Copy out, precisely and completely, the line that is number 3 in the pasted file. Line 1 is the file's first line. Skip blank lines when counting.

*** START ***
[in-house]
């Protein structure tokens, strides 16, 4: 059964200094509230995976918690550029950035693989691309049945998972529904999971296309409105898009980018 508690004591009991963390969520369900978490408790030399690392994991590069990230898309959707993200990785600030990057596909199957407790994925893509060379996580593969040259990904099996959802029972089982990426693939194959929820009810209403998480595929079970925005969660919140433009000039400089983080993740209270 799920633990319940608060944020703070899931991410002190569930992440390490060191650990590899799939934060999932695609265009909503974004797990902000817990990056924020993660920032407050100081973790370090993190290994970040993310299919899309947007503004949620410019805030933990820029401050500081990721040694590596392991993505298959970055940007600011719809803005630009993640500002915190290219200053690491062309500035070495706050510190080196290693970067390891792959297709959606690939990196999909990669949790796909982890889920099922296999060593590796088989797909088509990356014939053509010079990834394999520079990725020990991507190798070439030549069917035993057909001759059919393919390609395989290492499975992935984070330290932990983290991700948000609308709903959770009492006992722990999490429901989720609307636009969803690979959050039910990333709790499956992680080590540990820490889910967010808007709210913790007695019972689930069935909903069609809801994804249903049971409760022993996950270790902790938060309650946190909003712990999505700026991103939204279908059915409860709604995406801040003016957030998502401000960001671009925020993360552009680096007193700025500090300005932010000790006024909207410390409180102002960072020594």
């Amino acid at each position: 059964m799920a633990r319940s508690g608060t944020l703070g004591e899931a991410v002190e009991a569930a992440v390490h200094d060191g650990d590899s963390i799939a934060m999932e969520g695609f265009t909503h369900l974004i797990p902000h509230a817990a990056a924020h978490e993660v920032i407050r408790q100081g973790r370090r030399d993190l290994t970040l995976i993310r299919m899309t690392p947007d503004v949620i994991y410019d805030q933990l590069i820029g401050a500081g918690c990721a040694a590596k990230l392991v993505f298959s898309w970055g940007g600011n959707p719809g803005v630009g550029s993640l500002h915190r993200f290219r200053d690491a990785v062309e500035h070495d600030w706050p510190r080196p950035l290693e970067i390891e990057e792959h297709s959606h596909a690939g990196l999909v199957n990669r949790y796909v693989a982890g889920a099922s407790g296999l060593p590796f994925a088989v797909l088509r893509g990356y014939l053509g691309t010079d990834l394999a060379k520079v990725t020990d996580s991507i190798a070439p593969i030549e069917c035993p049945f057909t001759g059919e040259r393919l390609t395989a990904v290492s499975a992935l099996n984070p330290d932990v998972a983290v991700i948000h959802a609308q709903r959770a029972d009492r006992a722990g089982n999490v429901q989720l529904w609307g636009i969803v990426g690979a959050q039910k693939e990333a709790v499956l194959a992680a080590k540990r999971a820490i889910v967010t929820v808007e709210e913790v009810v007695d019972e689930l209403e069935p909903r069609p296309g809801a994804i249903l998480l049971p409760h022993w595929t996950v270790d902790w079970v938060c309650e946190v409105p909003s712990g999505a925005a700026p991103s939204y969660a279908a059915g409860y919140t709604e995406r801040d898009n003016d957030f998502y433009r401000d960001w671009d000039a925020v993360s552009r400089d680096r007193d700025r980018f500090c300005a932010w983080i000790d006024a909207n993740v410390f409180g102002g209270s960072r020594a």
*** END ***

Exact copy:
């Amino acid at each position: 059964m799920a633990r319940s508690g608060t944020l703070g004591e899931a991410v002190e009991a569930a992440v390490h200094d060191g650990d590899s963390i799939a934060m999932e969520g695609f265009t909503h369900l974004i797990p902000h509230a817990a990056a924020h978490e993660v920032i407050r408790q100081g973790r370090r030399d993190l290994t970040l995976i993310r299919m899309t690392p947007d503004v949620i994991y410019d805030q933990l590069i820029g401050a500081g918690c990721a040694a590596k990230l392991v993505f298959s898309w970055g940007g600011n959707p719809g803005v630009g550029s993640l500002h915190r993200f290219r200053d690491a990785v062309e500035h070495d600030w706050p510190r080196p950035l290693e970067i390891e990057e792959h297709s959606h596909a690939g990196l999909v199957n990669r949790y796909v693989a982890g889920a099922s407790g296999l060593p590796f994925a088989v797909l088509r893509g990356y014939l053509g691309t010079d990834l394999a060379k520079v990725t020990d996580s991507i190798a070439p593969i030549e069917c035993p049945f057909t001759g059919e040259r393919l390609t395989a990904v290492s499975a992935l099996n984070p330290d932990v998972a983290v991700i948000h959802a609308q709903r959770a029972d009492r006992a722990g089982n999490v429901q989720l529904w609307g636009i969803v990426g690979a959050q039910k693939e990333a709790v499956l194959a992680a080590k540990r999971a820490i889910v967010t929820v808007e709210e913790v009810v007695d019972e689930l209403e069935p909903r069609p296309g809801a994804i249903l998480l049971p409760h022993w595929t996950v270790d902790w079970v938060c309650e946190v409105p909003s712990g999505a925005a700026p991103s939204y969660a279908a059915g409860y919140t709604e995406r801040d898009n003016d957030f998502y433009r401000d960001w671009d000039a925020v993360s552009r400089d680096r007193d700025r980018f500090c300005a932010w983080i000790d006024a909207n993740v410390f409180g102002g209270s960072r020594a």